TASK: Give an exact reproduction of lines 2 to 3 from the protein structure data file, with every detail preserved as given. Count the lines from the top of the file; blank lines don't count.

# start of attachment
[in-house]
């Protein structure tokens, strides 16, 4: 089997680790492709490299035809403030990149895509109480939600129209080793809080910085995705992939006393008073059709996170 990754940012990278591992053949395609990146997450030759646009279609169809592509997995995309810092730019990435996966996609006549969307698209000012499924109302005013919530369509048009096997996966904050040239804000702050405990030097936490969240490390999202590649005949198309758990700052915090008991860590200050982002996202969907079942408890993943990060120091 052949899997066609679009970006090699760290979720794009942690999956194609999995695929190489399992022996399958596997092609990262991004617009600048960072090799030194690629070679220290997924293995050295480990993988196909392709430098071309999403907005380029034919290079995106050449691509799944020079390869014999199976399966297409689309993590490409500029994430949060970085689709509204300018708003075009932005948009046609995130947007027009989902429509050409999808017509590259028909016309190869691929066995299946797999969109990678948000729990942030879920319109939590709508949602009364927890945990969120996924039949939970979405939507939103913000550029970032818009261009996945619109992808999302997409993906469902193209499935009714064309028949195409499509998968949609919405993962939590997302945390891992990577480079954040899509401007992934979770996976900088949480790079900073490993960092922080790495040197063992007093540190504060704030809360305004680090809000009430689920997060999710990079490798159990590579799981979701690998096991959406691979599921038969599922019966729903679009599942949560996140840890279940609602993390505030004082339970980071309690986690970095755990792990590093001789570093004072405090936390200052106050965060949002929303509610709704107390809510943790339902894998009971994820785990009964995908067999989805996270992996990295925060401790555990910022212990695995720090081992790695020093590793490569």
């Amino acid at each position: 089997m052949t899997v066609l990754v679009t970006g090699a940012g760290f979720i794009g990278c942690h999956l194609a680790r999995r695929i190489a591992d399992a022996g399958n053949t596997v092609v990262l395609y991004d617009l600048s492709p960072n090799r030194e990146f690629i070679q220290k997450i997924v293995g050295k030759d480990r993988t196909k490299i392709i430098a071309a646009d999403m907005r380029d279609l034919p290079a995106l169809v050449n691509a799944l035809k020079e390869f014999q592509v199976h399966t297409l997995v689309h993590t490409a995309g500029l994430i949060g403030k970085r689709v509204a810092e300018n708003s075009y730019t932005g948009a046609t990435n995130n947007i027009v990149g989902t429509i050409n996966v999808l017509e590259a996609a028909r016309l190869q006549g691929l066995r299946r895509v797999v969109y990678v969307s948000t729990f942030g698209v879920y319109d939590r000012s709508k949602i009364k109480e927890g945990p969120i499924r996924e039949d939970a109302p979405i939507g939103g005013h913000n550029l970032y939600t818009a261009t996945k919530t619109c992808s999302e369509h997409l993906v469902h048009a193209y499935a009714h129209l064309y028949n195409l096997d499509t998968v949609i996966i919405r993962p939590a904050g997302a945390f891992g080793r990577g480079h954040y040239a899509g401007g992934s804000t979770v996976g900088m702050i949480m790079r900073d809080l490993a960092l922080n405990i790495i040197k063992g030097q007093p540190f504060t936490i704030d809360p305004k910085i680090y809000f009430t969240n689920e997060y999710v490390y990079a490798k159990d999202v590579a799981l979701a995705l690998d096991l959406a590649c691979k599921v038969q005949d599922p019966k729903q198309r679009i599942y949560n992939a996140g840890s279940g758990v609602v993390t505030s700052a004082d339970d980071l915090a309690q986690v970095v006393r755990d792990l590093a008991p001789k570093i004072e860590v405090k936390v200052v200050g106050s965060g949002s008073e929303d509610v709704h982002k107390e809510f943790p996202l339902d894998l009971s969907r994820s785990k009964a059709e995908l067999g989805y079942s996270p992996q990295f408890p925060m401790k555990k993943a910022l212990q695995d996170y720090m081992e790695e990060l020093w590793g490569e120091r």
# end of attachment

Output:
């Protein structure tokens, strides 16, 4: 089997680790492709490299035809403030990149895509109480939600129209080793809080910085995705992939006393008073059709996170 990754940012990278591992053949395609990146997450030759646009279609169809592509997995995309810092730019990435996966996609006549969307698209000012499924109302005013919530369509048009096997996966904050040239804000702050405990030097936490969240490390999202590649005949198309758990700052915090008991860590200050982002996202969907079942408890993943990060120091 052949899997066609679009970006090699760290979720794009942690999956194609999995695929190489399992022996399958596997092609990262991004617009600048960072090799030194690629070679220290997924293995050295480990993988196909392709430098071309999403907005380029034919290079995106050449691509799944020079390869014999199976399966297409689309993590490409500029994430949060970085689709509204300018708003075009932005948009046609995130947007027009989902429509050409999808017509590259028909016309190869691929066995299946797999969109990678948000729990942030879920319109939590709508949602009364927890945990969120996924039949939970979405939507939103913000550029970032818009261009996945619109992808999302997409993906469902193209499935009714064309028949195409499509998968949609919405993962939590997302945390891992990577480079954040899509401007992934979770996976900088949480790079900073490993960092922080790495040197063992007093540190504060704030809360305004680090809000009430689920997060999710990079490798159990590579799981979701690998096991959406691979599921038969599922019966729903679009599942949560996140840890279940609602993390505030004082339970980071309690986690970095755990792990590093001789570093004072405090936390200052106050965060949002929303509610709704107390809510943790339902894998009971994820785990009964995908067999989805996270992996990295925060401790555990910022212990695995720090081992790695020093590793490569």
């Amino acid at each position: 089997m052949t899997v066609l990754v679009t970006g090699a940012g760290f979720i794009g990278c942690h999956l194609a680790r999995r695929i190489a591992d399992a022996g399958n053949t596997v092609v990262l395609y991004d617009l600048s492709p960072n090799r030194e990146f690629i070679q220290k997450i997924v293995g050295k030759d480990r993988t196909k490299i392709i430098a071309a646009d999403m907005r380029d279609l034919p290079a995106l169809v050449n691509a799944l035809k020079e390869f014999q592509v199976h399966t297409l997995v689309h993590t490409a995309g500029l994430i949060g403030k970085r689709v509204a810092e300018n708003s075009y730019t932005g948009a046609t990435n995130n947007i027009v990149g989902t429509i050409n996966v999808l017509e590259a996609a028909r016309l190869q006549g691929l066995r299946r895509v797999v969109y990678v969307s948000t729990f942030g698209v879920y319109d939590r000012s709508k949602i009364k109480e927890g945990p969120i499924r996924e039949d939970a109302p979405i939507g939103g005013h913000n550029l970032y939600t818009a261009t996945k919530t619109c992808s999302e369509h997409l993906v469902h048009a193209y499935a009714h129209l064309y028949n195409l096997d499509t998968v949609i996966i919405r993962p939590a904050g997302a945390f891992g080793r990577g480079h954040y040239a899509g401007g992934s804000t979770v996976g900088m702050i949480m790079r900073d809080l490993a960092l922080n405990i790495i040197k063992g030097q007093p540190f504060t936490i704030d809360p305004k910085i680090y809000f009430t969240n689920e997060y999710v490390y990079a490798k159990d999202v590579a799981l979701a995705l690998d096991l959406a590649c691979k599921v038969q005949d599922p019966k729903q198309r679009i599942y949560n992939a996140g840890s279940g758990v609602v993390t505030s700052a004082d339970d980071l915090a309690q986690v970095v006393r755990d792990l590093a008991p001789k570093i004072e860590v405090k936390v200052v200050g106050s965060g949002s008073e929303d509610v709704h982002k107390e809510f943790p996202l339902d894998l009971s969907r994820s785990k009964a059709e995908l067999g989805y079942s996270p992996q990295f408890p925060m401790k555990k993943a910022l212990q695995d996170y720090m081992e790695e990060l020093w590793g490569e120091r």